When Lud died, Androgeus and his brother Tenvantius were too young to rule, so the throne went to their uncle Cassibelanus. Tasciovanus was a historical king of the Catuvellauni tribe before the Roman conquest of Britain. Cassivellaunus was a historical British chieftain who led the defence against Julius Caesar 's second expedition to Britain in 54 BC. Androgeus was made Duke of Trinovantum (London) and Kent, and participated in the defence of Britain against Julius Caesar. Trinovantum, in medieval British legend is the name given to London in earliest times London ( ˈlʌndən is the capital and largest urban area in the United Kingdom. KENT (1400 AM) is a Radio station broadcasting a Adult Standards/MOR format After Caesar's first two invasions were repelled, the Britons held a celebration at which sacrifices were made to the gods and games played. Cuelinus, a nephew of Androgeus, wrestled with Hirelglas, Cassibelanus's nephew, and killed him in a dispute over the result. Cassibelanus demanded Androgeus hand over his nephew for trial, but fearing the king's intentions, Androgeus refused, offering to try him in his own court. Cassibelanus made war on Androgeus, who appealed to Caesar for help. He gave hostages, including his own son Scaeva, as proof of his intentions, and Caesar invaded a third time. Between them, Androgeus and Caesar forced Cassibelanus to submit and agree to pay tribute to Rome. Caesar spent the winter in Britain, and he and Cassibelanus became friends. When he finally returned to Rome to fight the civil war against Pompey, Androgeus went with him, never to return. The Roman civil war of 49 BC sometimes called Caesar's Civil War, is one of the last conflicts within the Roman Republic. Gnaeus Pompeius Magnus, commonly known as Pompey /'pɑmpi/ Pompey the Great or Pompey the Triumvir ( Classical Latin abbreviation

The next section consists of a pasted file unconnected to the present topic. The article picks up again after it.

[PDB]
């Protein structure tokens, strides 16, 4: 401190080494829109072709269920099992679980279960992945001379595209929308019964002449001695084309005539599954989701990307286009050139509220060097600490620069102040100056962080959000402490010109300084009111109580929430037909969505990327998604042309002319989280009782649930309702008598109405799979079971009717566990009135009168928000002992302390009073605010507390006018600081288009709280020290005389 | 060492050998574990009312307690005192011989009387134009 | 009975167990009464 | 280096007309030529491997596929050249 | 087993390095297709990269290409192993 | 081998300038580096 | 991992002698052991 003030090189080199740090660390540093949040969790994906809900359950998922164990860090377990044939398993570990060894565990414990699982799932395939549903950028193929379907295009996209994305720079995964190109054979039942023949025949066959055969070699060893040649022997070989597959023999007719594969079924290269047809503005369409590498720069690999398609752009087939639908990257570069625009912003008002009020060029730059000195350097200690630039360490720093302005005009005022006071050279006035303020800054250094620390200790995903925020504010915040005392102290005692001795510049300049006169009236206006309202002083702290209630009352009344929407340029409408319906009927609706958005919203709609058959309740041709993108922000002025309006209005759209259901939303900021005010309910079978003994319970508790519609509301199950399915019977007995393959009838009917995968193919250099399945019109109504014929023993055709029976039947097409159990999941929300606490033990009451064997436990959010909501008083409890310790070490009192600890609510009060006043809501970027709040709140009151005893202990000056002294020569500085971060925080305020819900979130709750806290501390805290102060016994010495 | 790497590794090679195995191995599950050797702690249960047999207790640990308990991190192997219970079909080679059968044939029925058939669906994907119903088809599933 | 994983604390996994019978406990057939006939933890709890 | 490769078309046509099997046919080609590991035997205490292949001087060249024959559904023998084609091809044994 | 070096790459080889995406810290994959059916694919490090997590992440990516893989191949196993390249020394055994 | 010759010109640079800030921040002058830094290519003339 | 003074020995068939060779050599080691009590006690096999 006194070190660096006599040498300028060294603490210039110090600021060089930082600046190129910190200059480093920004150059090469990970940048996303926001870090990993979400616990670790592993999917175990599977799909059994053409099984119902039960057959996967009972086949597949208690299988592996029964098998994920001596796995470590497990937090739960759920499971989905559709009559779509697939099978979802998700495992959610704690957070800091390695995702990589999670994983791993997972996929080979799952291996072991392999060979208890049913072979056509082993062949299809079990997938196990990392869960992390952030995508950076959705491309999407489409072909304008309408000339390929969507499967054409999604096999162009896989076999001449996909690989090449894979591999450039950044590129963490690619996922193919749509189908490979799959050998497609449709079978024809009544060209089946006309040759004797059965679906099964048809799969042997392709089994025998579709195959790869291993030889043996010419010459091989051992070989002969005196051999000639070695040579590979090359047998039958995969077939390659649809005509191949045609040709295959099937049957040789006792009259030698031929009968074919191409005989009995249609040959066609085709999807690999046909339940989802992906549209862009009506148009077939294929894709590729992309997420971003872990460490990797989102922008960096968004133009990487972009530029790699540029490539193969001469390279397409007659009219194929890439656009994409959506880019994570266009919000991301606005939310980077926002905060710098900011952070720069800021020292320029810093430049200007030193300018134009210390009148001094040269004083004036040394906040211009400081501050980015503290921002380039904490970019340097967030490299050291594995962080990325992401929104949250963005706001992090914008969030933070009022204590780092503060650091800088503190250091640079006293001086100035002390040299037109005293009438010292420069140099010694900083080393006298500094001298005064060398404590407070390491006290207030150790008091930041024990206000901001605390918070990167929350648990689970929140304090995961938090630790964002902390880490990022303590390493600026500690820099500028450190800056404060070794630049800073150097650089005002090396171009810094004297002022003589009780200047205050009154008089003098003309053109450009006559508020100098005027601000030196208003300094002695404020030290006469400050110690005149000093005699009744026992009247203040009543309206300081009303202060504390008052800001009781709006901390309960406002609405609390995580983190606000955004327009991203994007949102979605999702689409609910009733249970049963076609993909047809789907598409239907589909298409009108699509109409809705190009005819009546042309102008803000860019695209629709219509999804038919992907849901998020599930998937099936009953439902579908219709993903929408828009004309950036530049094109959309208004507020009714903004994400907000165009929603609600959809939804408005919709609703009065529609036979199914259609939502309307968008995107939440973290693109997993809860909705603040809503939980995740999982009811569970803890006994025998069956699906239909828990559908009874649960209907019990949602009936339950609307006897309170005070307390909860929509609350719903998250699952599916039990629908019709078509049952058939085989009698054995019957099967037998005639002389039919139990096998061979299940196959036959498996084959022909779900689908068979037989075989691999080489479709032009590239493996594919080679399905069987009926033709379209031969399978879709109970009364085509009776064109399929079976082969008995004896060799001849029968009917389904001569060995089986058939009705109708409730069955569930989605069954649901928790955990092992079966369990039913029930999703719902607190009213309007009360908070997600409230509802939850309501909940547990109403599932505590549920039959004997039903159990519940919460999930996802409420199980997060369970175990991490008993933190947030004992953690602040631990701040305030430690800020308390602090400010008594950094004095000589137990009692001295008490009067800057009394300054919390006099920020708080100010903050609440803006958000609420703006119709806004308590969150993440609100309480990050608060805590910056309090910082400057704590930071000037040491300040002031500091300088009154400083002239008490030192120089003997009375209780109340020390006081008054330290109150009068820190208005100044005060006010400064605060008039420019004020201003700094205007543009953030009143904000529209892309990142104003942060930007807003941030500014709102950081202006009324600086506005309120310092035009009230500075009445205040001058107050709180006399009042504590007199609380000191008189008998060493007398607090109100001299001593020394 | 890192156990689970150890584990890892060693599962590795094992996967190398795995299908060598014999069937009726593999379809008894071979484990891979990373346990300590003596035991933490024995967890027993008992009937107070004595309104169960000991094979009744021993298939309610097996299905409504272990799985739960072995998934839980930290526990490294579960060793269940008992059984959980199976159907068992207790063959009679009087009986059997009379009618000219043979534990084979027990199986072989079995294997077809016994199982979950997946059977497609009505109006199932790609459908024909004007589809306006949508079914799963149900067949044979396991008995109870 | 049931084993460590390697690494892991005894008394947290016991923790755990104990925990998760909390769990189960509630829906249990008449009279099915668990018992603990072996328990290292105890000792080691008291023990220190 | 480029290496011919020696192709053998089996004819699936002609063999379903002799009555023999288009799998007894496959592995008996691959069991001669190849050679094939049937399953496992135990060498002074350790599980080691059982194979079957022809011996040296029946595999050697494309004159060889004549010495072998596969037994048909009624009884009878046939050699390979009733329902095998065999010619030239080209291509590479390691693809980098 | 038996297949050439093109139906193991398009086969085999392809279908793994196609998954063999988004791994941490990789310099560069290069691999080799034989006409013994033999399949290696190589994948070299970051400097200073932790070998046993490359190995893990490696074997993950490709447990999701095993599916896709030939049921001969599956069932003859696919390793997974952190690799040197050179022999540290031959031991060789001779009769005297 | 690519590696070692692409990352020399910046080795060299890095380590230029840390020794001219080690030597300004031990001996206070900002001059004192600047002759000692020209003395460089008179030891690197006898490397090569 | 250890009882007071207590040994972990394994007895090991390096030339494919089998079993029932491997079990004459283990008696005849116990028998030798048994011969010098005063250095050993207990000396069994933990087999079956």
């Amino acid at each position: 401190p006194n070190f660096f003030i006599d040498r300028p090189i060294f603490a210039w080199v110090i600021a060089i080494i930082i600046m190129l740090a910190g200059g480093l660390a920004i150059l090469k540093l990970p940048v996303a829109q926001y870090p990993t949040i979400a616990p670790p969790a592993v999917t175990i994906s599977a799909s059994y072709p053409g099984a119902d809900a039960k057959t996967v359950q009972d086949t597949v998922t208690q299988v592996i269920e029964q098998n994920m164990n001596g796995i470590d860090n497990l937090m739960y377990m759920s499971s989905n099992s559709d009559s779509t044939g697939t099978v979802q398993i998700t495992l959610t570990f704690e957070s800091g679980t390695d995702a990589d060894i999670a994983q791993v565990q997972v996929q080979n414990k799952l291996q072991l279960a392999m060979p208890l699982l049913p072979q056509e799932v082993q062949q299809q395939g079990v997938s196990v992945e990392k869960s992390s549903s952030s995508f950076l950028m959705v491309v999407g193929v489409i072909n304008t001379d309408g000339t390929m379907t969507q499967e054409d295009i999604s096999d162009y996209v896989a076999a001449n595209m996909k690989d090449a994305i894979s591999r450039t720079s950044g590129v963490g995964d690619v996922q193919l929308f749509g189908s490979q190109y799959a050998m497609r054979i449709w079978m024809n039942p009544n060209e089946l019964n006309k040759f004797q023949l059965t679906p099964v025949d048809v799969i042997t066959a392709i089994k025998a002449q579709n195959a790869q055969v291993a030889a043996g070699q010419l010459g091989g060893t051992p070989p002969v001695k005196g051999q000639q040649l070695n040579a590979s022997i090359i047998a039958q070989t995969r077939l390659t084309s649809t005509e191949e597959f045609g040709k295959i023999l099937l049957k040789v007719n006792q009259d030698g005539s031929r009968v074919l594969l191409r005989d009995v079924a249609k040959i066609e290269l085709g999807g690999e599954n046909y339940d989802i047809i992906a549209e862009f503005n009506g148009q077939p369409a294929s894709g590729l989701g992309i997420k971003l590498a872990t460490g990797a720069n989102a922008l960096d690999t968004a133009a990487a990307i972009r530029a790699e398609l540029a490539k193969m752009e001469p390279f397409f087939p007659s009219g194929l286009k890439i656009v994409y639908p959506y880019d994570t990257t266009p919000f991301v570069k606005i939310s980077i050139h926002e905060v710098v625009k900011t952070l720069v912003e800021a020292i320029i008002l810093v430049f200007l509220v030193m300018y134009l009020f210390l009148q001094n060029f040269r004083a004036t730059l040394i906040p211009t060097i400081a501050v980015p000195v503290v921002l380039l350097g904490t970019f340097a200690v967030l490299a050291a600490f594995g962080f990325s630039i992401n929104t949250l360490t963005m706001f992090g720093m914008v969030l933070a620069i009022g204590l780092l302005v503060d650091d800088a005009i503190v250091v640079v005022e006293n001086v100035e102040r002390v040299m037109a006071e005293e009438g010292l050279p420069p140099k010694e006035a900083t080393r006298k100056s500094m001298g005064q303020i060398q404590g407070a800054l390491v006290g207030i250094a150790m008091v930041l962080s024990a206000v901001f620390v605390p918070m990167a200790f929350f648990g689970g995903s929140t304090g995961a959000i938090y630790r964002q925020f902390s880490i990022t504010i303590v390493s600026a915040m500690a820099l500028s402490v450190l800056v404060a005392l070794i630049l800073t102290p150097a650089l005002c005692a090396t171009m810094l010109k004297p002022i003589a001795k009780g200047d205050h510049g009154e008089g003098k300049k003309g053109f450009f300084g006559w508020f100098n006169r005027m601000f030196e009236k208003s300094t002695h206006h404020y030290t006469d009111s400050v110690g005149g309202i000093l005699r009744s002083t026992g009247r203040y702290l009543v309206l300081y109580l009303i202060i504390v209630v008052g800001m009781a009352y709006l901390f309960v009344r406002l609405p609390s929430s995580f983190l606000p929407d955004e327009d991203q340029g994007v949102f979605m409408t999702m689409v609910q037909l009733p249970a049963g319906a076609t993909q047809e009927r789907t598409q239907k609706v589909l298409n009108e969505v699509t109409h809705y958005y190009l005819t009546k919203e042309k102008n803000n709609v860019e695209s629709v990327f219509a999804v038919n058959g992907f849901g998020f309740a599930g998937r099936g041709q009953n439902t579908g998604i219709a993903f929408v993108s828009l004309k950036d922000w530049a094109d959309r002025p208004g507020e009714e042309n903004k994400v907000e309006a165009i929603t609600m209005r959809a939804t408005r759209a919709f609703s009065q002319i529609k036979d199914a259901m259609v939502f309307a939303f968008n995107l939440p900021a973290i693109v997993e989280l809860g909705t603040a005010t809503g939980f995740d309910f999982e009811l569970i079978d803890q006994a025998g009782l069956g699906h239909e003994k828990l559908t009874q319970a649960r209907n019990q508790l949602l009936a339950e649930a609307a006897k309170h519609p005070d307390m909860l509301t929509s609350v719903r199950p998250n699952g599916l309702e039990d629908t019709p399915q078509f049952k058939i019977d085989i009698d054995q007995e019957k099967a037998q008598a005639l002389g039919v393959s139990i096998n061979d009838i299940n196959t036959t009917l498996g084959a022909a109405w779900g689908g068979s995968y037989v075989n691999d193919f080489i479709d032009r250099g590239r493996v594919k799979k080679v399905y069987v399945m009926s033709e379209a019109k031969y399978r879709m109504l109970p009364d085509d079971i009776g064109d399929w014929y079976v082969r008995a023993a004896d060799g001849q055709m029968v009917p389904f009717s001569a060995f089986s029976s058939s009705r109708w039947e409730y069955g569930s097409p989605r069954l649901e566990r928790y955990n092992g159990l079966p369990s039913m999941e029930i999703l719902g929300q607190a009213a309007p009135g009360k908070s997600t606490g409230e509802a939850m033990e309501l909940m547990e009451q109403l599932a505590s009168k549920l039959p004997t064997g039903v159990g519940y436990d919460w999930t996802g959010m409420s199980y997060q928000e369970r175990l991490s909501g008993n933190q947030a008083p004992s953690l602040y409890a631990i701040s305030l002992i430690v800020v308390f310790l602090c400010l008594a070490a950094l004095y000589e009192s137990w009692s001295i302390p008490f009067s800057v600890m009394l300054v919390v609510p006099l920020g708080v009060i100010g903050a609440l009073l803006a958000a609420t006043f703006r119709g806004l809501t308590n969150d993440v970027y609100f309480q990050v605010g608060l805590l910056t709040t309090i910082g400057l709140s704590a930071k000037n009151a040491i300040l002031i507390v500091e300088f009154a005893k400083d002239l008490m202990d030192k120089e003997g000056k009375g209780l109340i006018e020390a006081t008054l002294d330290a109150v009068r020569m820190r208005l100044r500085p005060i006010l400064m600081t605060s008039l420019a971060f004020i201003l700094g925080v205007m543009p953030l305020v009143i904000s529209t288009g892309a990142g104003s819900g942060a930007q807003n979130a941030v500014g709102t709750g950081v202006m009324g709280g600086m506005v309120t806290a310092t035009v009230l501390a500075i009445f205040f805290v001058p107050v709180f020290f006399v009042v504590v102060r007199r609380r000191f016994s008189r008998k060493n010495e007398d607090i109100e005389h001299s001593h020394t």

In Middle Welsh versions of Geoffrey's Historia, and in the Welsh Triads, he appears as Afarwy. Middle Welsh (Cymraeg Canol is the label attached to the Welsh language of the 12th to 14th centuries of which much more remains than for any earlier The Welsh Triads ( Welsh Trioedd Ynys Prydein, literally "Triads of the Island of Britain " are a group of related texts in Medieval The Triads name him as one of the "Three Dishonoured Men of the Island of Britain" for inviting Caesar to invade. 
John Koch suggests that Mandubracius may be the historical basis of the Welsh mythological figure Manawydan: he reconstructs the original form of his father's name as *Mannue:tios, and an earlier form of Manwydan as *Mannue:tiagnos, "son of Mannuetios". Welsh mythology, the remnants of the Mythology of the pre Christian Britons, has come down to us in much altered form in medieval Welsh manuscripts In Welsh mythology, Manawydan, son of Llyr, is the equivalent of the Irish Manannan mac Lir and a presumed sea god.